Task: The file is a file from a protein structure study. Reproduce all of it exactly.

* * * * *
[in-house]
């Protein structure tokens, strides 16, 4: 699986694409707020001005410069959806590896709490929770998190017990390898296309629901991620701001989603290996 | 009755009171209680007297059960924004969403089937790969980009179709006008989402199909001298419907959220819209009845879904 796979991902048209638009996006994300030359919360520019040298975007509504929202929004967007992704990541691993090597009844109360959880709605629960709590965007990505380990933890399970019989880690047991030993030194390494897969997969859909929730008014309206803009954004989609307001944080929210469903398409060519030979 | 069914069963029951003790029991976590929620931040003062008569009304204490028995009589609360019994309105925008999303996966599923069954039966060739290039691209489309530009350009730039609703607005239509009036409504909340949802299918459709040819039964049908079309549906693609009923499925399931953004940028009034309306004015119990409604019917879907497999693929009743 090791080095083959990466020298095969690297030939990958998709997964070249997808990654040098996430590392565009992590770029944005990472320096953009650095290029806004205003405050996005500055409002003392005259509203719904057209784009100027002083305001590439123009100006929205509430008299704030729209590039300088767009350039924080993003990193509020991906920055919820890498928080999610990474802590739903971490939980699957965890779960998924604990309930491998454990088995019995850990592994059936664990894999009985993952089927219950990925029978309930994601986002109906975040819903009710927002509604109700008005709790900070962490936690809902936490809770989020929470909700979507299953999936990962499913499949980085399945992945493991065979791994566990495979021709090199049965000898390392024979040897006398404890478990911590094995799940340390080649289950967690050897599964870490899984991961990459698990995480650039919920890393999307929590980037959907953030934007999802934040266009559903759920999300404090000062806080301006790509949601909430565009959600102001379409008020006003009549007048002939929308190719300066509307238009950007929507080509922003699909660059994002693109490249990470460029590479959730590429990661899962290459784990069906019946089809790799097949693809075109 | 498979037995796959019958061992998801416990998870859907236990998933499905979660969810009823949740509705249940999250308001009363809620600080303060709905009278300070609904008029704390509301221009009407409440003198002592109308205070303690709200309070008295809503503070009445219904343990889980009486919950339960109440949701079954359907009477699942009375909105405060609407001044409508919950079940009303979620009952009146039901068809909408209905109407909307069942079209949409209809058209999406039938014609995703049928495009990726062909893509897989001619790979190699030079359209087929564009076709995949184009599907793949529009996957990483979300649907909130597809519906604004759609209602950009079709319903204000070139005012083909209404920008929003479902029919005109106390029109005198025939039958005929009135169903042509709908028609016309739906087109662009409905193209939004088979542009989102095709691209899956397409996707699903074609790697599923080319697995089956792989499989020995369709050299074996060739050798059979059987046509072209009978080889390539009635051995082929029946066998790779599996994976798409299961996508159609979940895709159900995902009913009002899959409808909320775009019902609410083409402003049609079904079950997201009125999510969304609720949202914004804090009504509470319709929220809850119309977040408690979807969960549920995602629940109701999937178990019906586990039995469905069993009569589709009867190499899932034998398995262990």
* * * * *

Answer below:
[in-house]
């Protein structure tokens, strides 16, 4: 699986694409707020001005410069959806590896709490929770998190017990390898296309629901991620701001989603290996 | 009755009171209680007297059960924004969403089937790969980009179709006008989402199909001298419907959220819209009845879904 796979991902048209638009996006994300030359919360520019040298975007509504929202929004967007992704990541691993090597009844109360959880709605629960709590965007990505380990933890399970019989880690047991030993030194390494897969997969859909929730008014309206803009954004989609307001944080929210469903398409060519030979 | 069914069963029951003790029991976590929620931040003062008569009304204490028995009589609360019994309105925008999303996966599923069954039966060739290039691209489309530009350009730039609703607005239509009036409504909340949802299918459709040819039964049908079309549906693609009923499925399931953004940028009034309306004015119990409604019917879907497999693929009743 090791080095083959990466020298095969690297030939990958998709997964070249997808990654040098996430590392565009992590770029944005990472320096953009650095290029806004205003405050996005500055409002003392005259509203719904057209784009100027002083305001590439123009100006929205509430008299704030729209590039300088767009350039924080993003990193509020991906920055919820890498928080999610990474802590739903971490939980699957965890779960998924604990309930491998454990088995019995850990592994059936664990894999009985993952089927219950990925029978309930994601986002109906975040819903009710927002509604109700008005709790900070962490936690809902936490809770989020929470909700979507299953999936990962499913499949980085399945992945493991065979791994566990495979021709090199049965000898390392024979040897006398404890478990911590094995799940340390080649289950967690050897599964870490899984991961990459698990995480650039919920890393999307929590980037959907953030934007999802934040266009559903759920999300404090000062806080301006790509949601909430565009959600102001379409008020006003009549007048002939929308190719300066509307238009950007929507080509922003699909660059994002693109490249990470460029590479959730590429990661899962290459784990069906019946089809790799097949693809075109 | 498979037995796959019958061992998801416990998870859907236990998933499905979660969810009823949740509705249940999250308001009363809620600080303060709905009278300070609904008029704390509301221009009407409440003198002592109308205070303690709200309070008295809503503070009445219904343990889980009486919950339960109440949701079954359907009477699942009375909105405060609407001044409508919950079940009303979620009952009146039901068809909408209905109407909307069942079209949409209809058209999406039938014609995703049928495009990726062909893509897989001619790979190699030079359209087929564009076709995949184009599907793949529009996957990483979300649907909130597809519906604004759609209602950009079709319903204000070139005012083909209404920008929003479902029919005109106390029109005198025939039958005929009135169903042509709908028609016309739906087109662009409905193209939004088979542009989102095709691209899956397409996707699903074609790697599923080319697995089956792989499989020995369709050299074996060739050798059979059987046509072209009978080889390539009635051995082929029946066998790779599996994976798409299961996508159609979940895709159900995902009913009002899959409808909320775009019902609410083409402003049609079904079950997201009125999510969304609720949202914004804090009504509470319709929220809850119309977040408690979807969960549920995602629940109701999937178990019906586990039995469905069993009569589709009867190499899932034998398995262990």